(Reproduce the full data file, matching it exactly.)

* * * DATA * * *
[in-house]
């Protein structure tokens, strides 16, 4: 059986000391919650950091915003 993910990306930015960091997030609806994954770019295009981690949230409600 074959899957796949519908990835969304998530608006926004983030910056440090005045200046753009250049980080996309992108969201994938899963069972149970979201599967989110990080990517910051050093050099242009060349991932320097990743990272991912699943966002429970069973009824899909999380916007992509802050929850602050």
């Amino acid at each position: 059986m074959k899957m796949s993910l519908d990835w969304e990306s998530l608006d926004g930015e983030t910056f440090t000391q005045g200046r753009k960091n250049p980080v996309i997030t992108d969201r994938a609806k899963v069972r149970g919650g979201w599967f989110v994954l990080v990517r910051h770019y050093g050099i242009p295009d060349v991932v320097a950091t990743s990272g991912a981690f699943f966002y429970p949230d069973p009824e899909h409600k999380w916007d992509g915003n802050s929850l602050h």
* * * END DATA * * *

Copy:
[in-house]
């Protein structure tokens, strides 16, 4: 059986000391919650950091915003 993910990306930015960091997030609806994954770019295009981690949230409600 074959899957796949519908990835969304998530608006926004983030910056440090005045200046753009250049980080996309992108969201994938899963069972149970979201599967989110990080990517910051050093050099242009060349991932320097990743990272991912699943966002429970069973009824899909999380916007992509802050929850602050």
């Amino acid at each position: 059986m074959k899957m796949s993910l519908d990835w969304e990306s998530l608006d926004g930015e983030t910056f440090t000391q005045g200046r753009k960091n250049p980080v996309i997030t992108d969201r994938a609806k899963v069972r149970g919650g979201w599967f989110v994954l990080v990517r910051h770019y050093g050099i242009p295009d060349v991932v320097a950091t990743s990272g991912a981690f699943f966002y429970p949230d069973p009824e899909h409600k999380w916007d992509g915003n802050s929850l602050h």